Write an essay where you tell us what test preparation practices work best for you and why.
As for the diligent student, who likely just wants to boost their grades a bit more, some deeper thinking is involved in the study strategies. Mind mapping, using applied thinking, and teaching others are great ways to accomplish a greater understanding of content. For the mind map, start by putting the main topic you are studying in the middle of a paper and connect it to other concepts learned during the unit. Then connect related concepts. On the lines connecting terms, write out how they are related. For applied thinking, use the the concepts that will be on the test to solve a real life problem. This strategy does not work the best with certain classes but it can provide a great way to understand the concept and its impact on our world. The final strategy for the "diligent student" is tutoring another student. By answering questions and explaining ideas that may be on a test to other students, the student is being forced to recall those ideas while explaining them in ways that other students will understand. It is widely accepted that being able to teach a concept is the best way to gauge one's knowledge of the topic.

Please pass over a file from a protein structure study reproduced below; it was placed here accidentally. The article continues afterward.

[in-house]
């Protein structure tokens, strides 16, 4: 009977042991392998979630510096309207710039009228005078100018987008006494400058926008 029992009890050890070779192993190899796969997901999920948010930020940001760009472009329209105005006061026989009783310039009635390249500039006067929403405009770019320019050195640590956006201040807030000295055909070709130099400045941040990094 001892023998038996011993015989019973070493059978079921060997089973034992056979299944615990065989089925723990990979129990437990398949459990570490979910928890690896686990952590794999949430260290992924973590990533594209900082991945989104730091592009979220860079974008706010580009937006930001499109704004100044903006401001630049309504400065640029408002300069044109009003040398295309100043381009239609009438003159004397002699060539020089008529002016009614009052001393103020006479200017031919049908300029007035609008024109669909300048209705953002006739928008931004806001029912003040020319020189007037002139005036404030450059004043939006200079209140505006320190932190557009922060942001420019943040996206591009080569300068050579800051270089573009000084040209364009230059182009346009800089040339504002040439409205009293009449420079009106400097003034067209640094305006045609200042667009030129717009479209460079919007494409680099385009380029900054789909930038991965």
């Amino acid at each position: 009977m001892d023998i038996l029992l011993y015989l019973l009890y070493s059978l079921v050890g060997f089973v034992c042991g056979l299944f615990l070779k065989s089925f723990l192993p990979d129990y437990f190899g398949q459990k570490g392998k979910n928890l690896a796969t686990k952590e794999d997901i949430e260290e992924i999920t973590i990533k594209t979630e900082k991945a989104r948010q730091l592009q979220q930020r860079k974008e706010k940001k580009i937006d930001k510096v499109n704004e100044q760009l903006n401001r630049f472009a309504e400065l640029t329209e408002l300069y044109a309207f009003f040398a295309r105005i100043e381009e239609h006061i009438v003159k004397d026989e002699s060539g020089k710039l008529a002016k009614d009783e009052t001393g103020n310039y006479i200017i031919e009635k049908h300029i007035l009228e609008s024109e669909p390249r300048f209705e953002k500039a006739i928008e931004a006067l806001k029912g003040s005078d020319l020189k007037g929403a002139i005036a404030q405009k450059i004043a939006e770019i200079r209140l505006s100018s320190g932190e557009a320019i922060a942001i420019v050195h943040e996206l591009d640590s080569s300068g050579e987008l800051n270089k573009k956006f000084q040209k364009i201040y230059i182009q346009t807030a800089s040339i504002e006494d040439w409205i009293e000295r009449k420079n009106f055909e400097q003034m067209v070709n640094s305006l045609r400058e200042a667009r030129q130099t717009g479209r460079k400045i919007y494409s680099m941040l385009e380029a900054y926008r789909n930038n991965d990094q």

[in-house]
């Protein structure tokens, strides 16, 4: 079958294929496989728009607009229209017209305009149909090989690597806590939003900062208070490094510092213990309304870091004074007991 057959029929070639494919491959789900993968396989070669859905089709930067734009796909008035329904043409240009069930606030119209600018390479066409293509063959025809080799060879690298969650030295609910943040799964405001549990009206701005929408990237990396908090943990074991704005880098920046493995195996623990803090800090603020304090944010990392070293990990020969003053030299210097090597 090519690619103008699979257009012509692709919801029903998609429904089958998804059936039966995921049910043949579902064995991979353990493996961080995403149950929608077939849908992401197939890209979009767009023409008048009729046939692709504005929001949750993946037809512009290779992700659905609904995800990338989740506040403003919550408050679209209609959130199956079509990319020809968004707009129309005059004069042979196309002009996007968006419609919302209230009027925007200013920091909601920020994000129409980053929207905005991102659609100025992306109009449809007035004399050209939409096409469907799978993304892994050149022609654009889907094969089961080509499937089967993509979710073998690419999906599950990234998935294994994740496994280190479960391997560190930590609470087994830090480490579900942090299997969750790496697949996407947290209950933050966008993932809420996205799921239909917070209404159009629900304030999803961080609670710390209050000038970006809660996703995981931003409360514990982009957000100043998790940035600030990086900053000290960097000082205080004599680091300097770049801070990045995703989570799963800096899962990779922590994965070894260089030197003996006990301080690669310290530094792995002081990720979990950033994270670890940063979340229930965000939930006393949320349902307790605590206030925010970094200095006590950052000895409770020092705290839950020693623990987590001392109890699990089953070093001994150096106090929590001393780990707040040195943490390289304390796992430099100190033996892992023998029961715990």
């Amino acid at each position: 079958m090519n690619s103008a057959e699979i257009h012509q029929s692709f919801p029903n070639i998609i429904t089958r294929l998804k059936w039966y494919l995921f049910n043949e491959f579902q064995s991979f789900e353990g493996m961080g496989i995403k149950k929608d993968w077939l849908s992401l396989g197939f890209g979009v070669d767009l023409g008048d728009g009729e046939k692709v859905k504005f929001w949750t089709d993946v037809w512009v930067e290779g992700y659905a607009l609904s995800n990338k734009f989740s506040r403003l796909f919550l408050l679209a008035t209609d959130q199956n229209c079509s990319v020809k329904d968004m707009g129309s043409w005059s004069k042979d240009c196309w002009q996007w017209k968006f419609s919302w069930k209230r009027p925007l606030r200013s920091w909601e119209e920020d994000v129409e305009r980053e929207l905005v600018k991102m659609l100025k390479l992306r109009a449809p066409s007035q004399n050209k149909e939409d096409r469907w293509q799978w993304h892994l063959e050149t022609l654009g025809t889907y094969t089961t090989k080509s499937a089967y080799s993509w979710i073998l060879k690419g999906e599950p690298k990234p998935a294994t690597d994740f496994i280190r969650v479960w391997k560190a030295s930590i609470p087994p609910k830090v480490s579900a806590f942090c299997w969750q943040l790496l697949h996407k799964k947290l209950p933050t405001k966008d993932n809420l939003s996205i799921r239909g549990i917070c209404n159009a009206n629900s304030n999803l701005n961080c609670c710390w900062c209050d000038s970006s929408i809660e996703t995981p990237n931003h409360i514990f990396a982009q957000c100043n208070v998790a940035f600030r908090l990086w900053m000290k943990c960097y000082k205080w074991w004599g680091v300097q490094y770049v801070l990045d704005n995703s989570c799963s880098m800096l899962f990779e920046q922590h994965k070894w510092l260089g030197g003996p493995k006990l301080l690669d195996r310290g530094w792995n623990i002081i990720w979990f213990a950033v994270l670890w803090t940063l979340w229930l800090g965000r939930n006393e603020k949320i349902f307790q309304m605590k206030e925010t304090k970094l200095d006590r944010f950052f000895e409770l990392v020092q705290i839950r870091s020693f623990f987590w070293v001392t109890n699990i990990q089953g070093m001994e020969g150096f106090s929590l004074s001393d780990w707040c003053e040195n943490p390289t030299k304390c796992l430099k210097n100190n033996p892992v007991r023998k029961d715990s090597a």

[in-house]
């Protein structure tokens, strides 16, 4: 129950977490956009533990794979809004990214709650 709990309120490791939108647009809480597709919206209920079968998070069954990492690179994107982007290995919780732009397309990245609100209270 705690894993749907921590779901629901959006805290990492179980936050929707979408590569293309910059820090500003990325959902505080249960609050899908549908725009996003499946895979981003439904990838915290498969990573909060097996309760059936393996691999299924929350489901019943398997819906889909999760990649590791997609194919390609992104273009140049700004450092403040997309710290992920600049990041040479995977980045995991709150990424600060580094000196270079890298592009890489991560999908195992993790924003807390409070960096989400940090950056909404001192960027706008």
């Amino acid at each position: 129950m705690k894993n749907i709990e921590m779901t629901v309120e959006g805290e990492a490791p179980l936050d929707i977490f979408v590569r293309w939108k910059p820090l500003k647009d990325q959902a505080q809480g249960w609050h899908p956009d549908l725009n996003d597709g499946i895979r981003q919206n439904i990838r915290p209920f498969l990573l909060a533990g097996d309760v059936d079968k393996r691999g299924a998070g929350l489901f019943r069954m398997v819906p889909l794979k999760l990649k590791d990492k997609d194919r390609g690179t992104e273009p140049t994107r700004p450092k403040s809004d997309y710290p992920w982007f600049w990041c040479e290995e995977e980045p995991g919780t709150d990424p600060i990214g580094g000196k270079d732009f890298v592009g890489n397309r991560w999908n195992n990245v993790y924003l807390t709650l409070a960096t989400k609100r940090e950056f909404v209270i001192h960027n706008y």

With both the other students there are less options for studying but they are still effective. For the procrastinator, they need a quick way to learn the content. Flashcards! They are easy to make--write the term on one side and definition on the other-- and a fast way to study for the few days before a test. For a forgetful student, they probably just need a refresher. Read through your notes for 15 minutes right before bed in the days leading up to a test.
These are a few simple ways to get ready for that big test. Good luck!
Shea from Washington
High School Senior
North Creek High School